Generations of Presidential Voting

Jul 19, 2014

As we all know, the social sciences are a messy business. People change their minds, don’t always follow law-like rules, and often have the guts to defy our theories by reflecting on their past behavior. For these reasons, it is always nice to see when our work receives support from other scholars, especially when these scholars operate within another paradigm, sub-field, or use a different methodological approach. In the case of my own work, which focuses on the explanatory value of the concept of generations and its applications in Foreign Policy and International Relations, this just happened. On July 7, Yahir Ghitza and Andrew Gelman at Columbia University published “The Great Society, Reagan’s Revolution, and Generations of Presidential Voting,” a working paper, which was featured prominently, with some very pretty graphics, in the New York Times. Ghitza and Gelman develop a generational model of presidential voting, which is then tested against a data set that combines four different sources of presidential polling data. The model is an adaption of a weighted “running tally,” which allows the authors to determine the age at which retrospective evaluations of presidential performance are most formative for determining future presidential voting choices. Ghitza and Gelman show convincingly that political events which are experienced between the ages of 18 and 24 years are most significant in shaping the presidential voting preferences of individuals throughout the rest of their life cycles. This does not necessarily constitute big news for generation scholars, who have more or less agreed on those rough age brackets for decades now, as the authors point out themselves. However, given the large number of observations, 306,011 to be precise, and the strong support that the model receives in the statistical analysis, the results are clearly impressive and provide strong support for the argument that the age of youth is crucial for forming the political worldviews of voters, at least amongst non-Southern whites in the United States. At the same time, the model by Ghitza and Gelman does have a number of limitations and their general approach is not really applicable to studying generational phenomena in foreign policy or international politics. Why this is the case, and how we can study generations in the context of FP and IR will be discussed in the next couple posts. Stay tuned.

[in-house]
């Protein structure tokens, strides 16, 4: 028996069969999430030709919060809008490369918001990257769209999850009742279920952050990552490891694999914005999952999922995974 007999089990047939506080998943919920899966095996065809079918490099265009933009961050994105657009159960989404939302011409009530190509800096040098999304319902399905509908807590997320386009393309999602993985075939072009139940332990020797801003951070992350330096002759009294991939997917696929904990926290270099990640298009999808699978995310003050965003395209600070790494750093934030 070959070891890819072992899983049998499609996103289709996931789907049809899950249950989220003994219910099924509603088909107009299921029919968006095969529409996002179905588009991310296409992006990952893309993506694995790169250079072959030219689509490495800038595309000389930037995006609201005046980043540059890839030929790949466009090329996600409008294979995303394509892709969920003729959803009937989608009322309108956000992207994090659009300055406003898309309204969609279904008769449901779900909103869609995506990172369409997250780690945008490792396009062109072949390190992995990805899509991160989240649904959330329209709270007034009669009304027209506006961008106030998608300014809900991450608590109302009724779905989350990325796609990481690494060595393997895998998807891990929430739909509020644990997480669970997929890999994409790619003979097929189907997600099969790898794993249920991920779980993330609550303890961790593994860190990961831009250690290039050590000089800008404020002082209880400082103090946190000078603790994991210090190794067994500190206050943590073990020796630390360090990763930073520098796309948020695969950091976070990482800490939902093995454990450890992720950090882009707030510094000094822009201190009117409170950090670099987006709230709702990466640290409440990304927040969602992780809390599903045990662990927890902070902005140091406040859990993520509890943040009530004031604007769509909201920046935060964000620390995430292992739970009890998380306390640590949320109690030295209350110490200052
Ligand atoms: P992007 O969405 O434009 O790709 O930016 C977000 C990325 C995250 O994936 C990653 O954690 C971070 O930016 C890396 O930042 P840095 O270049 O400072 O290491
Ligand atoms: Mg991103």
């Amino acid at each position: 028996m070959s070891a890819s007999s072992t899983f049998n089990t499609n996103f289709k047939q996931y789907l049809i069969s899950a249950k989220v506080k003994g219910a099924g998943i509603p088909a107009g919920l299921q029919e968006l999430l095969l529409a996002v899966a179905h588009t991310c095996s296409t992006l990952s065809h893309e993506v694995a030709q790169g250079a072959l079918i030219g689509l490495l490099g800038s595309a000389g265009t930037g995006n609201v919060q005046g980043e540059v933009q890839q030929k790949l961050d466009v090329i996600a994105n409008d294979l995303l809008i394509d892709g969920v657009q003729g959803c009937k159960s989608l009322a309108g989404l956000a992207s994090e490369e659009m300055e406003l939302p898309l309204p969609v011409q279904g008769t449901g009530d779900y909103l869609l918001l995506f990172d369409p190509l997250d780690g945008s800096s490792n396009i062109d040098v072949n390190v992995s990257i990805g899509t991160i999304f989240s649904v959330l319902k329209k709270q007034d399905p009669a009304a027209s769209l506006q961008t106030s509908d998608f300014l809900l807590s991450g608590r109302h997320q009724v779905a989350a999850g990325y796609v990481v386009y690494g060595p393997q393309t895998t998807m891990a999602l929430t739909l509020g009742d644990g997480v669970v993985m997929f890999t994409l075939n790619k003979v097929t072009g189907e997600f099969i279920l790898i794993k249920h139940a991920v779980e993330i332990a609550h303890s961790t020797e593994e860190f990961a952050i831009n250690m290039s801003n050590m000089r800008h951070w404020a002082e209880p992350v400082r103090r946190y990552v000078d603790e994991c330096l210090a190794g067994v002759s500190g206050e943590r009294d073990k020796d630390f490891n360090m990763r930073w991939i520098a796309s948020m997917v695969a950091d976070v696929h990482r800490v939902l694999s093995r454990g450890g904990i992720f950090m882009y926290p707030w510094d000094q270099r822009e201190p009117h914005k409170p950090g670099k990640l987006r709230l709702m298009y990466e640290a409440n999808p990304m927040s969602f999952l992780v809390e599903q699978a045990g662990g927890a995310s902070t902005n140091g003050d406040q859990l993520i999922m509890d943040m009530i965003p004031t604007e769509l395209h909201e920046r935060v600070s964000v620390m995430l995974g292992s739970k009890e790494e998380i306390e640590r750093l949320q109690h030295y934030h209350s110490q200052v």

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He is a postdoctoral research fellow at the Mershon Center for International Security Studies and the Managing Editor for International Theory: A Journal of International Politics, Law, and Philosophy, which is published by Cambridge University Press. His research centers on the concept of generations and the role of political generations in foreign policy and international politics. In addition his background is in International Relations Theory, International Security, American and Germany Foreign Policy, and qualitative methods. He is also interested in the debate between modern and post-modern political theory in context of the empirical and normative dimensions of global governance.